At this stage of the carving, the reader can, if they wish, add other details to the clamshell in the form of texture, a series of vertical lines, a series of curved horizontal lines, or anything that they feel would add to the composition and overall aesthetics of the finished piece.

19. Before the clamshell is cut off the base, it can be sanded through all the abrasive grits to blend the surface naturally and evenly together. Start with grit 100 to completely remove all tool marks. As you work down towards the base, use a small piece of dowel to brace the abrasive in the tighter grooves

20. Dust off the wood then brush or pour hot water over the shell and leave it to dry. Next, work through grits 150, 240 and 400, removing all the scratches from each previous grit and repeating the hot water process in between. When you are sure that the abrasive work is completed to a fine finish, use the saw to cut the clamshell off the base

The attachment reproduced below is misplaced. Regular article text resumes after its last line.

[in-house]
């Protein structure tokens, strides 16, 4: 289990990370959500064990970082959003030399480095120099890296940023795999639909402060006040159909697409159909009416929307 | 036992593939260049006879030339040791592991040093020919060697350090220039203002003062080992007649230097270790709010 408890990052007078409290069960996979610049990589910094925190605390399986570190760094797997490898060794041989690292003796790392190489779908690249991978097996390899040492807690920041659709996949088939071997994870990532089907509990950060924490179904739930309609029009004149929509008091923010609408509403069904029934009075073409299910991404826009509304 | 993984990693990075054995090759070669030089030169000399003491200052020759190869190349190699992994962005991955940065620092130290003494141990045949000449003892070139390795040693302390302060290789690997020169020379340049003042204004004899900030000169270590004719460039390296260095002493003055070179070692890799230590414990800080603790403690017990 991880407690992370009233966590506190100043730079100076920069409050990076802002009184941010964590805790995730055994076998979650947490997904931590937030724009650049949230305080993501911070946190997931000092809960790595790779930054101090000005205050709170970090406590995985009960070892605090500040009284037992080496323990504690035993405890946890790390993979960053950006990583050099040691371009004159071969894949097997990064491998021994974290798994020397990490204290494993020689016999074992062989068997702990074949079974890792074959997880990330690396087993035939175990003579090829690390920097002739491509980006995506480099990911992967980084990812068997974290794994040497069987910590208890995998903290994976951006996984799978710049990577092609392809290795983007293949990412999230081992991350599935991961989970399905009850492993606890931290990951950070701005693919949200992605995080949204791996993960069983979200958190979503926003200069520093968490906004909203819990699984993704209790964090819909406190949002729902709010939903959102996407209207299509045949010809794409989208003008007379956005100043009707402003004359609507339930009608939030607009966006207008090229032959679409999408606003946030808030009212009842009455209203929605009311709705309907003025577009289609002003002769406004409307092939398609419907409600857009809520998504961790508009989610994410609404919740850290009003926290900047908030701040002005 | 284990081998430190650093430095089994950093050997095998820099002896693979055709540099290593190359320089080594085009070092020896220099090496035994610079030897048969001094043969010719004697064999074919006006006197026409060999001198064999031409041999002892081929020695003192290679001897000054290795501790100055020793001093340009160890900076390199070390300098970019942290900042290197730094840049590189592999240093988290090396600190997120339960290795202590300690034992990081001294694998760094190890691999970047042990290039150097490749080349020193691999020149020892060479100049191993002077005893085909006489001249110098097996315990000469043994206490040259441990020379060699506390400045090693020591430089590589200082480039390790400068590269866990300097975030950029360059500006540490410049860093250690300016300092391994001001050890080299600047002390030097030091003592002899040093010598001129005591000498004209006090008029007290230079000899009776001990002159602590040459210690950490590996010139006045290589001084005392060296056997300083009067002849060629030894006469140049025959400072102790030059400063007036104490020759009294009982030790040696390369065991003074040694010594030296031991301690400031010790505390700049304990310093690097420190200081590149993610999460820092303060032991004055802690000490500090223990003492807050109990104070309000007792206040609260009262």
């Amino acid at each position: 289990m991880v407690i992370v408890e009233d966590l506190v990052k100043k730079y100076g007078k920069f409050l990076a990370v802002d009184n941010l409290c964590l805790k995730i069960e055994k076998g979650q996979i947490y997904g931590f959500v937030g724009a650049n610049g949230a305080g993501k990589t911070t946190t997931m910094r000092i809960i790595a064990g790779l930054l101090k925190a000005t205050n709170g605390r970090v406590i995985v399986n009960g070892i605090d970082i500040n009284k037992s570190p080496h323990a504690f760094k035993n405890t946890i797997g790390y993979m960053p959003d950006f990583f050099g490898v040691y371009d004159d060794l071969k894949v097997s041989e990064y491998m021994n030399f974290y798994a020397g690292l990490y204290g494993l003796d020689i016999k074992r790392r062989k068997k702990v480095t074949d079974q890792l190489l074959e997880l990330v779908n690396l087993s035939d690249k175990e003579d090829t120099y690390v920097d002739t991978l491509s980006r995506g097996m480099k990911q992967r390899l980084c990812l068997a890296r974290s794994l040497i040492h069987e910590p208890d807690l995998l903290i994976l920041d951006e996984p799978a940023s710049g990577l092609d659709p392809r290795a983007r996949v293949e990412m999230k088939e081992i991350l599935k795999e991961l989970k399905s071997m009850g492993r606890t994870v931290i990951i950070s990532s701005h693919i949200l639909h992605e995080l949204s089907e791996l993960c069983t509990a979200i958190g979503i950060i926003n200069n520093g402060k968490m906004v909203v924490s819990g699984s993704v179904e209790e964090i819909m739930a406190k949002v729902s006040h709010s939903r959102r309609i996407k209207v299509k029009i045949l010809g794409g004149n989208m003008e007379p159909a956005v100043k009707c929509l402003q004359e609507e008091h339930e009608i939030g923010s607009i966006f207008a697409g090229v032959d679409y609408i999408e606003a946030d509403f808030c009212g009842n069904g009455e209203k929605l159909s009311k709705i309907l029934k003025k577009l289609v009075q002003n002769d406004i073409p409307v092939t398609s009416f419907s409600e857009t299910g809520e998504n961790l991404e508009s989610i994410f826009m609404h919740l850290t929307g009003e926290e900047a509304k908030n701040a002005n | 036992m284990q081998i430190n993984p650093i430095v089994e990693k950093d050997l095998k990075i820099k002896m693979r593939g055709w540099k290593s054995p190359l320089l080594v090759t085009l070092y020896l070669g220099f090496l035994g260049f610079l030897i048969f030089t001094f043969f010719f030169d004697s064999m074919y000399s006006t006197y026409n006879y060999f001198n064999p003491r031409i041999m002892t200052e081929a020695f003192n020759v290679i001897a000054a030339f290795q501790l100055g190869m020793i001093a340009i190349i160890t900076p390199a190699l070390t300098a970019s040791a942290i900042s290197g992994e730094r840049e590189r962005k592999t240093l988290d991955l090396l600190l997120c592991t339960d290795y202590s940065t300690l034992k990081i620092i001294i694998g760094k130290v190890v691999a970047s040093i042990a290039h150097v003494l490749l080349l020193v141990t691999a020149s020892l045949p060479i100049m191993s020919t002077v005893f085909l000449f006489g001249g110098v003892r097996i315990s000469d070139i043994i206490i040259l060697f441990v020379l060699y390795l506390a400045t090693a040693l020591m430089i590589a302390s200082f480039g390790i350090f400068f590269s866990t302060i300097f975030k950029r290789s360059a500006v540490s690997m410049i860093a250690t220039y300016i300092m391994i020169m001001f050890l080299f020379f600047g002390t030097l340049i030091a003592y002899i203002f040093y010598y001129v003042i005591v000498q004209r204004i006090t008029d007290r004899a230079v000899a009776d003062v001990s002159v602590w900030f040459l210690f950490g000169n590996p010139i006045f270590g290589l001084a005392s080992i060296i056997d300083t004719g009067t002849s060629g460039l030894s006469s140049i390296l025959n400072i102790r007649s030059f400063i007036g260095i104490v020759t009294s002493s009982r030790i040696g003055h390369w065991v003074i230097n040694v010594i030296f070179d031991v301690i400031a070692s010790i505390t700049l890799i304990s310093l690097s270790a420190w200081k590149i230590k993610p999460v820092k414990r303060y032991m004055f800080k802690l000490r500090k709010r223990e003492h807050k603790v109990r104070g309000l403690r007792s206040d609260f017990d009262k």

21. You now need to finish off the tight crease that flows from side to side, shape the lower edge and extend the grooved channels. To do this, draw a line to connect the two creases on the edges together that were created in steps 11-13 and use a 6mm V-tool to carve a deep channel along this line to join these edges

22. Use the No.2, 10mm to shape the sawn wood at the base naturally into the V-tool groove. Then, swap the V-tool for the No.16, 3mm, and use this to cut a deeper, tighter channel. Repeat steps 21 and 22 until the shape of the lower edge corresponds with the side view profile design

23. Use the razor-sharp knife again to make a deep slice into the V-tool channel, and then the No.2, 5mm to curve the lower edge into the knife cut to create the desired crease